NY/HELP -- An Amigo de Honduras
A few years ago, I was up in the mountains in Honduras, talking with one of the young people participating in a NY/HELP project there. He was interested in international affairs and refugee problems, and I was encouraging him to join the Peace Corps when he finished college. He was a little doubtful, though, saying "I hear the Peace Corps signs you up for life."
Well, I think he was right – at least for some of us! I taught high school in Ghana while in the Peace Corps in 1966-68, and talked for years afterwards about doing some type of international service. My chance came in 1989, when our church gave me the opportunity to participate in an ecumenical project, working with people in an indigenous community up in the mountains near Yoro. I had become a family physician after my PC days, and so I had the chance to be in a mobile clinic brigade in La Laguna, about 30 km from Yoro, Yoro. I went back two years later, and have been hooked by this experience ever since.
NY/HELP is a ecumenical project of the New York Conference of the United Church of Christ, and is supported by donations from people and churches in New York state. Although we are church-based, we avoid preaching, but do try to "show our faith by our acts". One of our first projects was to build a clinic – but then discovered that we needed local nurses to provide care when no NY/HELP doctors were there. We have sponsored several young women in nursing school, and one, Mirtila Garcia, is currently our full-time nurse there, working in cooperation with the government health system.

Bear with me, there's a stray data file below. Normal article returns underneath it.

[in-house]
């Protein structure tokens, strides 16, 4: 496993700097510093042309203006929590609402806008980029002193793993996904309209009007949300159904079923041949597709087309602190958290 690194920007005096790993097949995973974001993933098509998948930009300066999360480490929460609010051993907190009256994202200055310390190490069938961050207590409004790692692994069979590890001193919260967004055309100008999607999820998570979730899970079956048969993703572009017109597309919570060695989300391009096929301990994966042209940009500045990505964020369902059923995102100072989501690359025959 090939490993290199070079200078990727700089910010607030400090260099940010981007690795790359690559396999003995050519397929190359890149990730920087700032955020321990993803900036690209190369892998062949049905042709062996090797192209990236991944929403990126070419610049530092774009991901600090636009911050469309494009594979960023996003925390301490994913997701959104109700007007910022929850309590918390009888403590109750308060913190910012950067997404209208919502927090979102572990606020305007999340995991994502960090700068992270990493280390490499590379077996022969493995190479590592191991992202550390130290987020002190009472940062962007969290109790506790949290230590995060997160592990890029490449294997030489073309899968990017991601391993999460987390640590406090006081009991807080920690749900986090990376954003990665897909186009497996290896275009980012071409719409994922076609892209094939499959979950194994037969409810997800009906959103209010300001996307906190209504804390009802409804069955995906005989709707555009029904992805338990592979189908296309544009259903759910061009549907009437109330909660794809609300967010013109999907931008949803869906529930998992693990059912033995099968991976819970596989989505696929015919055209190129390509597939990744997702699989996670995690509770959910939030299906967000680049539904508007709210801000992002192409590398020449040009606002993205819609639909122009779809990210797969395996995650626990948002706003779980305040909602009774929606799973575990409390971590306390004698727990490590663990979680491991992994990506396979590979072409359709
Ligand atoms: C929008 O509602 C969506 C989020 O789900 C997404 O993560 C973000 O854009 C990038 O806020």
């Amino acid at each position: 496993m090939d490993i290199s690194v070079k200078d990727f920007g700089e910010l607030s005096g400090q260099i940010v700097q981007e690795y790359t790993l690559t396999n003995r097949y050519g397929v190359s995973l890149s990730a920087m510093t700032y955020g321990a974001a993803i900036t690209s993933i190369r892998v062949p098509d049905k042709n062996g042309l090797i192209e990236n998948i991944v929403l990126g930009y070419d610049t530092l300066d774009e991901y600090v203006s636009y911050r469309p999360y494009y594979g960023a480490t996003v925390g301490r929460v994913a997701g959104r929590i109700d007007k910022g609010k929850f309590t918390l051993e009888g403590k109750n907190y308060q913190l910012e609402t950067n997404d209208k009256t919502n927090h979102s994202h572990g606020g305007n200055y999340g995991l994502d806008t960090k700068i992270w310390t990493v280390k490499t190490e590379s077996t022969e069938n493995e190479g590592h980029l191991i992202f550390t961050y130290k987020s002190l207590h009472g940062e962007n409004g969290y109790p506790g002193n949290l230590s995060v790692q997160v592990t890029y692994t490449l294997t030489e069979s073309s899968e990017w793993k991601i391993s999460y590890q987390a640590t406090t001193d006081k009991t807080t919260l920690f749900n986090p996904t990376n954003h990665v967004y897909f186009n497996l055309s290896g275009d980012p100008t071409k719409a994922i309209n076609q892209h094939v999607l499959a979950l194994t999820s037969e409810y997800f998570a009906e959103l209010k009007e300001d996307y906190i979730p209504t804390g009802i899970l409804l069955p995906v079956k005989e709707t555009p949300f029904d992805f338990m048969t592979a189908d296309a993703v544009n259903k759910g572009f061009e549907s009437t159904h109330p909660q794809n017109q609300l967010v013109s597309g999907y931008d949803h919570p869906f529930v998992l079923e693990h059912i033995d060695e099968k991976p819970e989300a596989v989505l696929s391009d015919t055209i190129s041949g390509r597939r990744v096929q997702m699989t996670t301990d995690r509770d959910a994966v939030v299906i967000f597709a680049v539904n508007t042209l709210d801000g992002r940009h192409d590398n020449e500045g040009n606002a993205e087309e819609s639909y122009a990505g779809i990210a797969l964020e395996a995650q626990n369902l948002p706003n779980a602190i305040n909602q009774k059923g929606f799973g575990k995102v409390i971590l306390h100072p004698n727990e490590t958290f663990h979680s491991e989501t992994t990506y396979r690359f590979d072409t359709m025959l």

Working with the community is much more than just health care, though. We have sponsored educational projects for many years, and recently worked with local communities to build a middle school (grades 7-9) nearby, so local children could continue their education beyond sixth grade. `(The government education department is providing teachers for this school.) The school was built using donations from people and churches in New York state, and labor from the community (and volunteers from NY).
Nutrition has been a continuing problem, and we have worked to improve local farming practices by helping families plant gardens, and for the past ten years, working with another NGO, Sustainable Harvest International (founded by a RPCV from Panama, Flo Reed).
Water systems and sanitation (meaning latrines!) are other important projects; these have become a "felt need" for communities in recent years. During our NY/HELP trip in August 2009, we were fortunate to have four current Peace Corps Volunteers work along with us. Three are involved in "Wat-San", Peace Corps/Honduras' water and sanitation program; they spent a week surveying the local community water systems. Two systems were in good shape, but the others needed a lot of attention. One of the PCVs will be returning to the village in January 2010 to give a 3-day educational program for the "Juntas de Agua" (Water Boards).
I was personally really pleased to spend some time with these current PCVs. I saw that 40 years after I was in the Peace Corps, we still have great people volunteering for this job!
One more thing: like the Peace Corps, one goal of our NY/HELP program is to teach us gringos about Honduras, and how people in other cultures and societies exist. From talking with other New Yorkers, I think this second goal has been a success as well.
More information about our NY/HELP program can be found at www.ny-helphonduras.org/
Gordon F. Comstock, MD
Medical Adviser, NY/HELP
Peace Corps/Ghana, 1966-68
November 27, 2009